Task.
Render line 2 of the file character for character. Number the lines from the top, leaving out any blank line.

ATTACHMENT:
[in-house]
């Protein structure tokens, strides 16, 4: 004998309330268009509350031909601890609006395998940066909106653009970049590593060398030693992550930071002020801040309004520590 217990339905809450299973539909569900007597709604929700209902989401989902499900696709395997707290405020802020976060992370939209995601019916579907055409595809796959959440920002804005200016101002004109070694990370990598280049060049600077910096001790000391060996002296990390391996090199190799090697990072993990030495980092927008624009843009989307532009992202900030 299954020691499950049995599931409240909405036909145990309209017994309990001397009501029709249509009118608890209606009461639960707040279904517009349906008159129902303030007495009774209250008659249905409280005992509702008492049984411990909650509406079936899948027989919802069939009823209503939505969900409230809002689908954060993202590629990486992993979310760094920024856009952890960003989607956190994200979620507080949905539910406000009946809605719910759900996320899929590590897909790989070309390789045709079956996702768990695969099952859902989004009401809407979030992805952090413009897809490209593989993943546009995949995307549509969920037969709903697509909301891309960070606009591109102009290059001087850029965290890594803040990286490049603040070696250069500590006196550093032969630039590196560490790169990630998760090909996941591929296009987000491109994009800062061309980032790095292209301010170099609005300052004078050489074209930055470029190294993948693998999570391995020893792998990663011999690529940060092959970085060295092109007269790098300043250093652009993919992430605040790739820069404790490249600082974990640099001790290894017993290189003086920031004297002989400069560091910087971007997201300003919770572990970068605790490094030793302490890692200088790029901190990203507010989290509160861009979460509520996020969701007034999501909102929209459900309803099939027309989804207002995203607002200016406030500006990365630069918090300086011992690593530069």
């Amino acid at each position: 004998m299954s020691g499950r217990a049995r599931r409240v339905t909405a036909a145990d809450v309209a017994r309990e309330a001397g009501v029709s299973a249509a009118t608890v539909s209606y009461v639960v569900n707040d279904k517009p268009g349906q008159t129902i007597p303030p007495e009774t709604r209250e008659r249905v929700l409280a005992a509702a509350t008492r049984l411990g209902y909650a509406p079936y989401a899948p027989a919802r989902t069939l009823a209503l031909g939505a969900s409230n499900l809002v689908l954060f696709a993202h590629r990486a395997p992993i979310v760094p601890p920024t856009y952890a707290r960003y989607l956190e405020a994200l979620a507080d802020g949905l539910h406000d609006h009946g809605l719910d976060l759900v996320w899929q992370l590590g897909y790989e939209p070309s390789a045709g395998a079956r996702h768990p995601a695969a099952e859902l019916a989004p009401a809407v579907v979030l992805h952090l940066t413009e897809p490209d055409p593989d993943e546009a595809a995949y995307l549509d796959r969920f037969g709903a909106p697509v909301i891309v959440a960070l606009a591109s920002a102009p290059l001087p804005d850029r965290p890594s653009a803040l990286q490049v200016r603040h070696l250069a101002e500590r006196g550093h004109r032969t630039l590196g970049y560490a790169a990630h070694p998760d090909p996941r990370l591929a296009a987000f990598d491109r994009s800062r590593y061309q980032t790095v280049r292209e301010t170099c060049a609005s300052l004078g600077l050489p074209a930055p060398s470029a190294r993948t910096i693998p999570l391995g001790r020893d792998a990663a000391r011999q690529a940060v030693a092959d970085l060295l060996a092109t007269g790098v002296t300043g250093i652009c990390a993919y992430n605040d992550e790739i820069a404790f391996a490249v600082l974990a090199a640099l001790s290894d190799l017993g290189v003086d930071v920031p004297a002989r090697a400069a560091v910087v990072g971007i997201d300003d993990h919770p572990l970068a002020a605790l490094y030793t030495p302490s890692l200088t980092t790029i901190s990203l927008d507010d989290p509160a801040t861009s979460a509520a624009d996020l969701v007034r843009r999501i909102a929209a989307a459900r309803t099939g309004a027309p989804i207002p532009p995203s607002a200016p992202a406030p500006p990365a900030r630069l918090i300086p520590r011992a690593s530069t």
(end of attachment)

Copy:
């Protein structure tokens, strides 16, 4: 004998309330268009509350031909601890609006395998940066909106653009970049590593060398030693992550930071002020801040309004520590 217990339905809450299973539909569900007597709604929700209902989401989902499900696709395997707290405020802020976060992370939209995601019916579907055409595809796959959440920002804005200016101002004109070694990370990598280049060049600077910096001790000391060996002296990390391996090199190799090697990072993990030495980092927008624009843009989307532009992202900030 299954020691499950049995599931409240909405036909145990309209017994309990001397009501029709249509009118608890209606009461639960707040279904517009349906008159129902303030007495009774209250008659249905409280005992509702008492049984411990909650509406079936899948027989919802069939009823209503939505969900409230809002689908954060993202590629990486992993979310760094920024856009952890960003989607956190994200979620507080949905539910406000009946809605719910759900996320899929590590897909790989070309390789045709079956996702768990695969099952859902989004009401809407979030992805952090413009897809490209593989993943546009995949995307549509969920037969709903697509909301891309960070606009591109102009290059001087850029965290890594803040990286490049603040070696250069500590006196550093032969630039590196560490790169990630998760090909996941591929296009987000491109994009800062061309980032790095292209301010170099609005300052004078050489074209930055470029190294993948693998999570391995020893792998990663011999690529940060092959970085060295092109007269790098300043250093652009993919992430605040790739820069404790490249600082974990640099001790290894017993290189003086920031004297002989400069560091910087971007997201300003919770572990970068605790490094030793302490890692200088790029901190990203507010989290509160861009979460509520996020969701007034999501909102929209459900309803099939027309989804207002995203607002200016406030500006990365630069918090300086011992690593530069």